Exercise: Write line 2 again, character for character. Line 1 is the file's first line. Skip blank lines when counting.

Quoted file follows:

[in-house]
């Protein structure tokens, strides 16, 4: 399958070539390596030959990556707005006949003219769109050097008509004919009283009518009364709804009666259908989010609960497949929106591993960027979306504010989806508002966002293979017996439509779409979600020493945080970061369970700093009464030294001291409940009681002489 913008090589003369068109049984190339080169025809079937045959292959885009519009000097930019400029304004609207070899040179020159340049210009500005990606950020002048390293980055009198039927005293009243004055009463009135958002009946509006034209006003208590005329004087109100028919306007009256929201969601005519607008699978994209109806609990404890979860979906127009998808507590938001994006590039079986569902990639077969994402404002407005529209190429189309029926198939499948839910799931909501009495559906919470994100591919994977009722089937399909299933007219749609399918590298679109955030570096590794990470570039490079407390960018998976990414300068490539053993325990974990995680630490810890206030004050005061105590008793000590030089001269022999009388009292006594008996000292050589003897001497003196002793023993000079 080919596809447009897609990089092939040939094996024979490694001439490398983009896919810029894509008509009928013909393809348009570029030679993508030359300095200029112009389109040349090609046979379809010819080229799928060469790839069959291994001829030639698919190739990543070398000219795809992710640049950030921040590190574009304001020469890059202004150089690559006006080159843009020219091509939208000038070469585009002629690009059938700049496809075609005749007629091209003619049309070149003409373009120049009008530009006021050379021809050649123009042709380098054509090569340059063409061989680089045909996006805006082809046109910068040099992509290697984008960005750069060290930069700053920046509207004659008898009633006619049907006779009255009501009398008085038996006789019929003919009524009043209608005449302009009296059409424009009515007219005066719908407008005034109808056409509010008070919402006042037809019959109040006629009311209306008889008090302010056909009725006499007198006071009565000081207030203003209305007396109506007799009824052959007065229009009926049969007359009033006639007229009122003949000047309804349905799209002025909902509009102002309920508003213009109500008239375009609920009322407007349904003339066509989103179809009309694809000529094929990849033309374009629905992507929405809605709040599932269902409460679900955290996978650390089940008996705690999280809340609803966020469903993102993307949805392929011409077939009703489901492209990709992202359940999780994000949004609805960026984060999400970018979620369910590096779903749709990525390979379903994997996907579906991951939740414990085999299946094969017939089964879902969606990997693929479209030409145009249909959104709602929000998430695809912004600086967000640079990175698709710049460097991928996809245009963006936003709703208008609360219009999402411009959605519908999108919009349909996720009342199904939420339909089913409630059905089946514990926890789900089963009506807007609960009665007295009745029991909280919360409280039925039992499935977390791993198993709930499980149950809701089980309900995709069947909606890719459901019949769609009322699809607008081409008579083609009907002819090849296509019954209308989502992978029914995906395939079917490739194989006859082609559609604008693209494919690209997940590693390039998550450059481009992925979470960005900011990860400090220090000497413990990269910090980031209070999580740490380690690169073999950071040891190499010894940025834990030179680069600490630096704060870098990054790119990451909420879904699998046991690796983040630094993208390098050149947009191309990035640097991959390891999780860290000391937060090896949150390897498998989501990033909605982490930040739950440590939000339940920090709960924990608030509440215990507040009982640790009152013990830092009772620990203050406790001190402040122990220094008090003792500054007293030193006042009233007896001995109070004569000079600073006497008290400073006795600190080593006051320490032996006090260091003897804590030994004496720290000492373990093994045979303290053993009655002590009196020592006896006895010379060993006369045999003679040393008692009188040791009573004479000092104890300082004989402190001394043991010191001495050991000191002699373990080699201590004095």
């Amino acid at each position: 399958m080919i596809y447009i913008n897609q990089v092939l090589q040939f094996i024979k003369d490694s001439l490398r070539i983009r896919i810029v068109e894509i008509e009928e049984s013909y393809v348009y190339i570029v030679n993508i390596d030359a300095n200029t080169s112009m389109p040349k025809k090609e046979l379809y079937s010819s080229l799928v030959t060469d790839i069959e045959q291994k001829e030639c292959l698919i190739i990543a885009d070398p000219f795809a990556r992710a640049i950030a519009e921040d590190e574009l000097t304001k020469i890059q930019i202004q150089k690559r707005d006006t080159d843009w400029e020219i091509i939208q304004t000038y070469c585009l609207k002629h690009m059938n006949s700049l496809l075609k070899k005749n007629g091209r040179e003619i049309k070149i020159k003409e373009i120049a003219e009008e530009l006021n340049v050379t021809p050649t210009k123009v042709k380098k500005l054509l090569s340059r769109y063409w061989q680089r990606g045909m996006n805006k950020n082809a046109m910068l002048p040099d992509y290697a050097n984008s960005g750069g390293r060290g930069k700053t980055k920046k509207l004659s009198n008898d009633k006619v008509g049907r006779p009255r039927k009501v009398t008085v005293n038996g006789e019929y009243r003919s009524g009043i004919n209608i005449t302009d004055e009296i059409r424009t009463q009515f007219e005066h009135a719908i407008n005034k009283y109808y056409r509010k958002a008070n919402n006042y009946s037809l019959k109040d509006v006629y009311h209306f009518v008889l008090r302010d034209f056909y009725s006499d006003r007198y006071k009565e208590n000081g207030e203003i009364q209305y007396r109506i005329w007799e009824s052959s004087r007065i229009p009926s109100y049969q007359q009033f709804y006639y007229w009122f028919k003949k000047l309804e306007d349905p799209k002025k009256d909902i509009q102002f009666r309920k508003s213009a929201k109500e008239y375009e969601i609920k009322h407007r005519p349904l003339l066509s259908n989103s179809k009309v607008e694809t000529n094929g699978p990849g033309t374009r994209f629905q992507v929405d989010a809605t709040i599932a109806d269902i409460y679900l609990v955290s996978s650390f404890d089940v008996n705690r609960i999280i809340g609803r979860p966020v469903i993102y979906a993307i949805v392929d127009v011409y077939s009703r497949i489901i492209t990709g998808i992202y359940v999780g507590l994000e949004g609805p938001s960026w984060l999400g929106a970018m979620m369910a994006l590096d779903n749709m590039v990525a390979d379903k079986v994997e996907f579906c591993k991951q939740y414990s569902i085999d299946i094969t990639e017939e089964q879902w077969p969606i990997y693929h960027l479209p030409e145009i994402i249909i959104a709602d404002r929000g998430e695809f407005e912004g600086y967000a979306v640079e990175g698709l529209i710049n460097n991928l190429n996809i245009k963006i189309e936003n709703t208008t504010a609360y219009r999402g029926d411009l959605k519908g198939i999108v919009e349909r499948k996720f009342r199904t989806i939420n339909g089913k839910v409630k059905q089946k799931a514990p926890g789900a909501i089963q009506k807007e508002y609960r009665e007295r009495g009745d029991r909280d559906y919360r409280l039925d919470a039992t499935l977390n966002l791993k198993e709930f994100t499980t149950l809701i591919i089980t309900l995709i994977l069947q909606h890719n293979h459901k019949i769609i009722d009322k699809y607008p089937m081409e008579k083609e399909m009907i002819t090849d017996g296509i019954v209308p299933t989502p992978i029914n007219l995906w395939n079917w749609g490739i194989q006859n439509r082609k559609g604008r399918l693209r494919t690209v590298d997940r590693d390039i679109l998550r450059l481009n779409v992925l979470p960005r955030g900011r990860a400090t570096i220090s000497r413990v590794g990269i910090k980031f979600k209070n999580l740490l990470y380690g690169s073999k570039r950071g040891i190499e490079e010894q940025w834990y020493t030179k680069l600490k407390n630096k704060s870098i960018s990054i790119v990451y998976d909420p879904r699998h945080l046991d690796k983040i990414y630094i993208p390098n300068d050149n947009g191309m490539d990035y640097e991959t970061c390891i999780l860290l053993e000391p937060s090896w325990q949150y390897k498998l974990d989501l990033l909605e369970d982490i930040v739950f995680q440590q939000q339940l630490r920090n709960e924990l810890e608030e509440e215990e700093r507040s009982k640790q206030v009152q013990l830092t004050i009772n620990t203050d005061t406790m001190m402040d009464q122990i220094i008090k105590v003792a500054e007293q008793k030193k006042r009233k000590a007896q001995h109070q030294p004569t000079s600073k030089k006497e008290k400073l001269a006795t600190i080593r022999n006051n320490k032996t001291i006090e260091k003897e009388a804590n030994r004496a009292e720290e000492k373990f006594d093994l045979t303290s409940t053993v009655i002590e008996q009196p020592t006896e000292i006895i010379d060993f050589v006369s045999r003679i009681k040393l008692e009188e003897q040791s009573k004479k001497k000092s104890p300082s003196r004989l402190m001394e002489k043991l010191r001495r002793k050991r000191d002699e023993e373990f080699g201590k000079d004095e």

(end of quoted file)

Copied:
């Protein structure tokens, strides 16, 4: 399958070539390596030959990556707005006949003219769109050097008509004919009283009518009364709804009666259908989010609960497949929106591993960027979306504010989806508002966002293979017996439509779409979600020493945080970061369970700093009464030294001291409940009681002489 913008090589003369068109049984190339080169025809079937045959292959885009519009000097930019400029304004609207070899040179020159340049210009500005990606950020002048390293980055009198039927005293009243004055009463009135958002009946509006034209006003208590005329004087109100028919306007009256929201969601005519607008699978994209109806609990404890979860979906127009998808507590938001994006590039079986569902990639077969994402404002407005529209190429189309029926198939499948839910799931909501009495559906919470994100591919994977009722089937399909299933007219749609399918590298679109955030570096590794990470570039490079407390960018998976990414300068490539053993325990974990995680630490810890206030004050005061105590008793000590030089001269022999009388009292006594008996000292050589003897001497003196002793023993000079 080919596809447009897609990089092939040939094996024979490694001439490398983009896919810029894509008509009928013909393809348009570029030679993508030359300095200029112009389109040349090609046979379809010819080229799928060469790839069959291994001829030639698919190739990543070398000219795809992710640049950030921040590190574009304001020469890059202004150089690559006006080159843009020219091509939208000038070469585009002629690009059938700049496809075609005749007629091209003619049309070149003409373009120049009008530009006021050379021809050649123009042709380098054509090569340059063409061989680089045909996006805006082809046109910068040099992509290697984008960005750069060290930069700053920046509207004659008898009633006619049907006779009255009501009398008085038996006789019929003919009524009043209608005449302009009296059409424009009515007219005066719908407008005034109808056409509010008070919402006042037809019959109040006629009311209306008889008090302010056909009725006499007198006071009565000081207030203003209305007396109506007799009824052959007065229009009926049969007359009033006639007229009122003949000047309804349905799209002025909902509009102002309920508003213009109500008239375009609920009322407007349904003339066509989103179809009309694809000529094929990849033309374009629905992507929405809605709040599932269902409460679900955290996978650390089940008996705690999280809340609803966020469903993102993307949805392929011409077939009703489901492209990709992202359940999780994000949004609805960026984060999400970018979620369910590096779903749709990525390979379903994997996907579906991951939740414990085999299946094969017939089964879902969606990997693929479209030409145009249909959104709602929000998430695809912004600086967000640079990175698709710049460097991928996809245009963006936003709703208008609360219009999402411009959605519908999108919009349909996720009342199904939420339909089913409630059905089946514990926890789900089963009506807007609960009665007295009745029991909280919360409280039925039992499935977390791993198993709930499980149950809701089980309900995709069947909606890719459901019949769609009322699809607008081409008579083609009907002819090849296509019954209308989502992978029914995906395939079917490739194989006859082609559609604008693209494919690209997940590693390039998550450059481009992925979470960005900011990860400090220090000497413990990269910090980031209070999580740490380690690169073999950071040891190499010894940025834990030179680069600490630096704060870098990054790119990451909420879904699998046991690796983040630094993208390098050149947009191309990035640097991959390891999780860290000391937060090896949150390897498998989501990033909605982490930040739950440590939000339940920090709960924990608030509440215990507040009982640790009152013990830092009772620990203050406790001190402040122990220094008090003792500054007293030193006042009233007896001995109070004569000079600073006497008290400073006795600190080593006051320490032996006090260091003897804590030994004496720290000492373990093994045979303290053993009655002590009196020592006896006895010379060993006369045999003679040393008692009188040791009573004479000092104890300082004989402190001394043991010191001495050991000191002699373990080699201590004095």